A new study says that parenthood pushes men and women in opposite political directions:
“Parenthood seems to heighten the political ‘gender gap,’ with women becoming more liberal and men more conservative when it comes to government spending on social welfare issues,” says Dr. Steven Greene, an associate professor of political science at NC State and co-author of the study. Greene and Dr. Laurel Elder of Hartwick College used data on the 2008 presidential election from the American National Election Studies to evaluate the voting behavior of men and women who have children at home. Parents who have grown children were not part of the study.
“Basically, women with children in the home were more liberal on social welfare attitudes, and attitudes about the Iraq War, than women without children at home,” Greene says, “which is a very different understanding of the politics of mothers than captured by the ‘Security Mom’ label popular in much media coverage. But men with kids are more conservative on social welfare issues than men without kids.” Men with kids did not differ from men without kids in their attitudes towards Iraq.
You can read the press release here and the whole thing here.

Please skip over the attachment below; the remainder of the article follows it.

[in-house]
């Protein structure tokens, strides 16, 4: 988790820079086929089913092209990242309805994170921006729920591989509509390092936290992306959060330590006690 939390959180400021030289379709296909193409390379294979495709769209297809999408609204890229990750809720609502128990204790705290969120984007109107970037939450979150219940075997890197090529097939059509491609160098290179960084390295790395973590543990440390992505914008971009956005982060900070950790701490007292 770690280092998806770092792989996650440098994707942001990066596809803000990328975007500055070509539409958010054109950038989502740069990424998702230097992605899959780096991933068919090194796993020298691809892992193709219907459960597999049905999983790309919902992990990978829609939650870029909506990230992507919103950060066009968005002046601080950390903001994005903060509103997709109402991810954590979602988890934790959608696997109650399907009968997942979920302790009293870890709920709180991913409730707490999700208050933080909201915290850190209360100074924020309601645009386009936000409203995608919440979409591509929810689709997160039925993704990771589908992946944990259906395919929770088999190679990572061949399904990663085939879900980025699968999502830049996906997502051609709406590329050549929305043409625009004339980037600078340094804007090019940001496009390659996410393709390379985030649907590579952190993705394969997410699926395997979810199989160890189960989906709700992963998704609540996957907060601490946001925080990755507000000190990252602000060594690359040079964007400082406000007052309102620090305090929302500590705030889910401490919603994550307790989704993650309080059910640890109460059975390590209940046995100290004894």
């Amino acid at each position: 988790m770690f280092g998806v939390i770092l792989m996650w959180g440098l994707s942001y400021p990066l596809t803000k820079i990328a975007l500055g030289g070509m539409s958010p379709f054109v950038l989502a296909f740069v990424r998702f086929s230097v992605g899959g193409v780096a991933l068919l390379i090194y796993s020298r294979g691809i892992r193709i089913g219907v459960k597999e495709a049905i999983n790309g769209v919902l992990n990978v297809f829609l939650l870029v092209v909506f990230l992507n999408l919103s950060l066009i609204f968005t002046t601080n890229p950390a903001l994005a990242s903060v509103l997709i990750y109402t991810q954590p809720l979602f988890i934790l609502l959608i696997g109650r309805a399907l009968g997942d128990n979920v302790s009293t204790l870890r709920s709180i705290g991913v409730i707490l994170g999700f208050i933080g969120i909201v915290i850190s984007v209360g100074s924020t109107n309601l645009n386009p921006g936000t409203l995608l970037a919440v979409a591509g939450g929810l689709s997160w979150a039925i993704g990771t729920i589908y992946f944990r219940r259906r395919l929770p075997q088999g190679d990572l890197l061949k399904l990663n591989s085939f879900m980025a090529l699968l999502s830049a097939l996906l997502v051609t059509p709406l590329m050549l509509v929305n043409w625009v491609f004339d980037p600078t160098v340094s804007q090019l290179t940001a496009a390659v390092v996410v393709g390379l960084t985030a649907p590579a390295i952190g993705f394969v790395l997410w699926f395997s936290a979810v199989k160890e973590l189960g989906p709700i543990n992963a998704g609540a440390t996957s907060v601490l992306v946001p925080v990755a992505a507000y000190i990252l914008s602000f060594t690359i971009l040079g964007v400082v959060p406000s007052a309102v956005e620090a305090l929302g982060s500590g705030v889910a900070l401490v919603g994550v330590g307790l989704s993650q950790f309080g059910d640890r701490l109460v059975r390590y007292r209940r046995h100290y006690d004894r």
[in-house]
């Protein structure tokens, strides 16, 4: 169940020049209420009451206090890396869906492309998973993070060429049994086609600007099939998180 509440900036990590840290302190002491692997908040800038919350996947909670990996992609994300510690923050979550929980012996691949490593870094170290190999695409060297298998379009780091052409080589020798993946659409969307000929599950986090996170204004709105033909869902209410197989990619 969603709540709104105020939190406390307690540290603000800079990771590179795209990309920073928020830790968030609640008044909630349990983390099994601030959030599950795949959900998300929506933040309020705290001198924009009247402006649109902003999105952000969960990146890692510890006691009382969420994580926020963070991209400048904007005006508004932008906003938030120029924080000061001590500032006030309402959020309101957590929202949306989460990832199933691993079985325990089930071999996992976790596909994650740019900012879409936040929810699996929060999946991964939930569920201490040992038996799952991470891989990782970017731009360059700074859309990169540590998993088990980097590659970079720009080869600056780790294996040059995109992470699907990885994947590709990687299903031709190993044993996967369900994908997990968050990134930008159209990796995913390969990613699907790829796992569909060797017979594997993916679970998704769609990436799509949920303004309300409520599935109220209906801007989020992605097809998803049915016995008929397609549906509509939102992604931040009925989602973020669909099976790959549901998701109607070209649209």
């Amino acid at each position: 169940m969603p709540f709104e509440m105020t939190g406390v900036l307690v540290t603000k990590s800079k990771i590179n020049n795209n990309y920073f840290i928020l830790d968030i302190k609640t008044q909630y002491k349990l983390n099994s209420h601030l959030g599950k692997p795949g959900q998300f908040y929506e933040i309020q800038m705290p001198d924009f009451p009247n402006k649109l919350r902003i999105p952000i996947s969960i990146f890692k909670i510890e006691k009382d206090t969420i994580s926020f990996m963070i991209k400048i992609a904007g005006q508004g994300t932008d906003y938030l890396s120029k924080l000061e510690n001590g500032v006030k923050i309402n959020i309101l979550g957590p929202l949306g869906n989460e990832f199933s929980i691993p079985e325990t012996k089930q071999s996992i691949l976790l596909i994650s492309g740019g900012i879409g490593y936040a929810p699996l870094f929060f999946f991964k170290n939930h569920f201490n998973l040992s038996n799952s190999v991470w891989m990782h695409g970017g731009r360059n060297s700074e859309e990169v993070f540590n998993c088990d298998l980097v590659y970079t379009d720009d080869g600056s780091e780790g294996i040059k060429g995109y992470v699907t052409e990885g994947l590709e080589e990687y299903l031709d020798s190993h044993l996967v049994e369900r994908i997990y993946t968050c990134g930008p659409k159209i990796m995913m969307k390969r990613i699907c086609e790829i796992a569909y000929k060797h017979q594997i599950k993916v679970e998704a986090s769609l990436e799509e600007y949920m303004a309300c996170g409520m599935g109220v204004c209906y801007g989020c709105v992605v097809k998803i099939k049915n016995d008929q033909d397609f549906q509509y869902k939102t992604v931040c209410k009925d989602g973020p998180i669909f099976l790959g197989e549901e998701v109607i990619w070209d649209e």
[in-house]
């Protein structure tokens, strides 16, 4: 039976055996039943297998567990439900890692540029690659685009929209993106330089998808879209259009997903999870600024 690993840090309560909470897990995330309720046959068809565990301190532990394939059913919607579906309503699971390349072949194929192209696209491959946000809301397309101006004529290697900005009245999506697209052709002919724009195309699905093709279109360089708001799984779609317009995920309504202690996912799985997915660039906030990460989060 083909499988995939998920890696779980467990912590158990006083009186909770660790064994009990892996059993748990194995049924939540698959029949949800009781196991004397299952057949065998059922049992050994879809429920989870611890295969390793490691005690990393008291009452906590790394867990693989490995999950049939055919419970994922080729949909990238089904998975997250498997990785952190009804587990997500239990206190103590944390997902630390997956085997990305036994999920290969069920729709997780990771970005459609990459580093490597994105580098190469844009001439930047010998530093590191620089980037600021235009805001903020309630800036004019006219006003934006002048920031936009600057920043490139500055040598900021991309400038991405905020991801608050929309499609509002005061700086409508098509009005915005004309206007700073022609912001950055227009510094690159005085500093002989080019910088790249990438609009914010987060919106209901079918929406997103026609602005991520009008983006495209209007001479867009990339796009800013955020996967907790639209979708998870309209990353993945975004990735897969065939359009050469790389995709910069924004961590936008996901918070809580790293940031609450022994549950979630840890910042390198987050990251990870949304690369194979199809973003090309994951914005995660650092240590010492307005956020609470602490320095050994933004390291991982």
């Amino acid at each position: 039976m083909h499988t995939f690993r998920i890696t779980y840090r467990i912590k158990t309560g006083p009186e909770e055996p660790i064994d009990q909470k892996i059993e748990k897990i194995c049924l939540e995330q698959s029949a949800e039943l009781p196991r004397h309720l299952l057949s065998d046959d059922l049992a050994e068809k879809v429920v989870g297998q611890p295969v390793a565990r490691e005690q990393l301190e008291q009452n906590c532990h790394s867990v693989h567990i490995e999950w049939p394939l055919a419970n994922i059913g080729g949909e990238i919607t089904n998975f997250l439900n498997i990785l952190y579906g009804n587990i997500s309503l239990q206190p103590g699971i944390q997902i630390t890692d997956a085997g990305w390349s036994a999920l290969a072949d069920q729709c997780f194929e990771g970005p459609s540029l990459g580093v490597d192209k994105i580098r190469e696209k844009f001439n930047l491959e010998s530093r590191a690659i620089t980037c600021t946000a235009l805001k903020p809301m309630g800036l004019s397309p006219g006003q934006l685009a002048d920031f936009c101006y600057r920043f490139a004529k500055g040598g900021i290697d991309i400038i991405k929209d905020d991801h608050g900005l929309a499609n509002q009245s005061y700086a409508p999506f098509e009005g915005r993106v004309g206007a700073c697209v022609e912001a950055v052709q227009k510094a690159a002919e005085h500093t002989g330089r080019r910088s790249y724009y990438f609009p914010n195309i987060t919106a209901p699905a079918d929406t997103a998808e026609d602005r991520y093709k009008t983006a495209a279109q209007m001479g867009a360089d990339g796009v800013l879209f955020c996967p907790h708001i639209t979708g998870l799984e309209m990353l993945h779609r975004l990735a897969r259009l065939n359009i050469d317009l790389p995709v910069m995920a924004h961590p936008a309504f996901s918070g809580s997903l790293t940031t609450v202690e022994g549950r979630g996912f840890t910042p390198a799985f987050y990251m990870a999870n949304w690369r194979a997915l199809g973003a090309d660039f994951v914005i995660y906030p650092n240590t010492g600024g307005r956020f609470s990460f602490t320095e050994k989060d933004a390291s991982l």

This is a strong study; they have a good data set, and like all good social scientists they control for variables like age and education. The results are consistent with other studies, and also easy to understand.
Response scales varied, but all ranged from a number indicating very liberal to one indicating very conservative. So, the “social welfare index” (which measured support for issues like government-sponsored, universal health care), the scale ranged from -1.37 (very liberal) to 2.07 (very conservative), based on responses to specific questions.
This is the area where the contrast between men and women was starkest. Women zoomed from -.01 childless to -.11 after having children in the social welfare index–which is statistically very significant. Meanwhile, men went from .04 childless to .14 after children. A ten point difference for both, but in opposite directions.
To which I say: Wow.
Why the difference? The researchers argue that it’s women’s experience with nurturing kids that pushes them a more liberal direction when it comes to weaving the social safety net. From the paper:
We argue that this long-standing liberal motherhood effect is grounded in the gendered experience of parenthood. The societal expectation as well as the reality that women play the primary role in nurturing their children and take primary responsibility for their health care, day care, and educational needs fosters an appreciation for well-funded, domestic government programs.